Imagine giving up a thriving home design and remodeling business and moving your family out of your dream house to join the Army at the age of 34 to pursue an improbable dream of flying helicopters.
Michael Hill had been totally absorbed with airplanes while growing up in Meridian, not unlike many boys his age, but with the onset of college, jobs, marriage and family responsibilities, boyhood dreams fade.
Hill’s desire to raise his family in a small Idaho town trumped his dream to fly for a few years. But as he matured into his early 30s, Hill began to panic as he realized he still desperately wanted to fly, not just a small private plane, but a military helicopter.
He just couldn’t let go of the dream, which had become a full-fledged obsession.
In 2008, during the annual air show at Mountain Home Air Force Base, Hill stood admiring an Apache attack helicopter flown to the show by an Idaho National Guard pilot. He initiated a serious conversation with a soldier guarding the heavily-armed aircraft, and Hill lamented the fact he had never pursued his desire to fly. The soldier was a recruiter who looked at Hill with a somewhat jaundiced eye, handed him a coworker’s business card and said hesitantly, “Maybe you should call this guy.”
Hill didn’t let the soldier’s obvious doubt deter him, so after a few days, the determined dreamer found himself in the office of the Idaho National Guard State Aviation Officer, who offered Hill advice on how to achieve his dream.
“And by the way, at age 34, I was already too old to go to flight school without being granted a waiver, which is tough to obtain,” but Hill was granted the waiver and continued his quest to fly.
“My wife and kids were settled in a comfortable lifestyle, living in our dream home in the country,” Hill said. This comfortable lifestyle was made possible by the home construction and remodeling business he had built.
But in a dramatic turn of events, and “with the support and encouragement of my wife, I enlisted in the Army, shuttered my business, rented out our house, moved into a rental property I owned, and headed to basic training in South Carolina,” Hill said.
“There were many times when I couldn’t believe what I was doing. I missed my family desperately,” the new-34-year-old recruit said as he recalled memories of boot camp. “I had disrupted their lives to chase a childish dream, and the odds of actually being selected were slim to none. In fact, no one had done it at such an advanced age with no prior aviation or military experience.”
After 11 weeks of basic training, Hill returned home and began officer candidate school classes one weekend a month. During the next few months, between basic training and the onset of the eight-week officer candidate school crash course in South Dakota, Hill scored well in physical fitness and written aviation admission tests, but then faced a more formidable obstacle — the Aviation Selection Board.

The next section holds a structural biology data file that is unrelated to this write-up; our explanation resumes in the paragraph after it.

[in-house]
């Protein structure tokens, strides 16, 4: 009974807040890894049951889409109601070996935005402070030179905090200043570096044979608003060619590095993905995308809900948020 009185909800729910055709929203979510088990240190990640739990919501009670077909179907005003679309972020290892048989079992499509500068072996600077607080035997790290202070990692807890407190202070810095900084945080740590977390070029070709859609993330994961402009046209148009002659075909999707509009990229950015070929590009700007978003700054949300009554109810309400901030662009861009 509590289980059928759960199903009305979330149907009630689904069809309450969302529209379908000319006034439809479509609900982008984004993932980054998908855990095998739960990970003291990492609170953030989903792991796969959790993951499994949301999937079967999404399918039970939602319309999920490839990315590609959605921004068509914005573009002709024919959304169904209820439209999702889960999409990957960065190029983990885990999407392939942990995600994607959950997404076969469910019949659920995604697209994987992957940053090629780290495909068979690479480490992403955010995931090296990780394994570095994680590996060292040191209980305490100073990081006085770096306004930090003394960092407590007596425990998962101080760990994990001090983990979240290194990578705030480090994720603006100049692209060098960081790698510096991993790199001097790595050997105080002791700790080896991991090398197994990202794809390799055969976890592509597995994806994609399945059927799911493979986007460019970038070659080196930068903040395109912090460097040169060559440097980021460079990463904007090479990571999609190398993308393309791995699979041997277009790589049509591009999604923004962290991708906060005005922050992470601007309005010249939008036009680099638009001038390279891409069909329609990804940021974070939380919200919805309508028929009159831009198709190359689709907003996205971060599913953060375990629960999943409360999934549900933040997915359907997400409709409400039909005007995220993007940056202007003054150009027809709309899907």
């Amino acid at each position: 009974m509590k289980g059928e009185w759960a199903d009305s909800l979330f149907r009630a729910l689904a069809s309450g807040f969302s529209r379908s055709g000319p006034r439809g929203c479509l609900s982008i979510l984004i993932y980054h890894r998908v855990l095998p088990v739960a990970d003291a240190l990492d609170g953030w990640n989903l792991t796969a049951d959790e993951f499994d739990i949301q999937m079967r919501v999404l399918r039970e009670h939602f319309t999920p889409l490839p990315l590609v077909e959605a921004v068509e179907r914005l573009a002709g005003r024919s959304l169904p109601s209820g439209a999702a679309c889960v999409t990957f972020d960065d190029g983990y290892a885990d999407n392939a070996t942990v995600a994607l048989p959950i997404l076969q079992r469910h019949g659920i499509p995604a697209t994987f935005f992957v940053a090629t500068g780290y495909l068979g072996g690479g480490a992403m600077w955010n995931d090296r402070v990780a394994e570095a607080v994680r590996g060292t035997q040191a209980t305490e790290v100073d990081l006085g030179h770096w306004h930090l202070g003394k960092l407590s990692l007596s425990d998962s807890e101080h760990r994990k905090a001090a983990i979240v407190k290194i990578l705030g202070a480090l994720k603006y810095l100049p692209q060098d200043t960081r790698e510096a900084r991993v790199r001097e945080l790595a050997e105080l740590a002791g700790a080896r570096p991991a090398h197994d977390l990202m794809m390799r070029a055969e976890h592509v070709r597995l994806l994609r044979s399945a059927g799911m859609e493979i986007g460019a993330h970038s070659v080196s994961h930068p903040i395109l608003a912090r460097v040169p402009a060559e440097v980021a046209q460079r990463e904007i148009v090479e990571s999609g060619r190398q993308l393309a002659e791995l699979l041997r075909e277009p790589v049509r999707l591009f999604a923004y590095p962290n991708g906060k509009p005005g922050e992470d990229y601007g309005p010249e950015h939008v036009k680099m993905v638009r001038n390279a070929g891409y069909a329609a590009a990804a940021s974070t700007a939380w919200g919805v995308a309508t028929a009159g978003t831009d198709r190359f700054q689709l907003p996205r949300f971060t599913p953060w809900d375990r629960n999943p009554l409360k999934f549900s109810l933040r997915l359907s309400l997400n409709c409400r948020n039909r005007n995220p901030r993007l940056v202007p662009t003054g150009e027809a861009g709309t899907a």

“There facing me as a member of the selection board was the same colonel, the state aviation officer, in whose office I had sat nine months earlier,” Hill said. “I stood before them as a local guy who had sacrificed his business, his time and his family’s comfort in hopes of flying the Apache attack helicopter in a time of war.”
Hill was selected first in line to go to flight school.
During the next four years, he completed officer candidate school, earned his lieutenant’s bar, finished 18 months of flight school in Alabama and finally returned home to Meridian as a full-fledged Apache helicopter pilot.
“Flying the Apache around Idaho is exhilarating,” Hill said. “I’m in awe of the aircraft — the most sophisticated and powerful attack helicopter on earth — and flying around the state that I love is surreal. I’m literally living a dream.”
Shortly after flight school, Hill launched his construction business again but didn’t get far before being “asked to volunteer” for a position helping the Idaho National Guard attack-helicopter battalion prepare for deployment to Afghanistan.
For a year in 2013 Hill worked full time at Gowen Field in Boise flying the Apache and training for his upcoming deployment.
“All the while I watched my home building and remodeling competitors thriving in the recovering housing market. I was envious at times. I hadn’t planned on being a full-time Army guy,” Hill said.
Just a few months before the launch date in October 2013, the deployment was canceled. Hill wasted no time re-establishing his business and was delighted to be back in the private sector, but he also was able to fly once or twice each week, keeping his dream alive.
“I love remodeling. Watching a homeowners’ eyes light up when they see a new granite slab being installed, or when they move their stuff into beautiful new kitchen cabinets and wonder what to do with all the space… that’s a blast for me,” Hill said.
“But then,” he continued, “I also get to hop in my truck and drive out to Gowen Field, strap into the Apache and fly over the mountains of Idaho. … It’s a dream come true.”
• Larry Gardner, a retired writer and editor for the Idaho Press-Tribune and other newspapers in the Treasure Valley, north Idaho and California, continues to pursue the craft he loves: freelance writing and editing.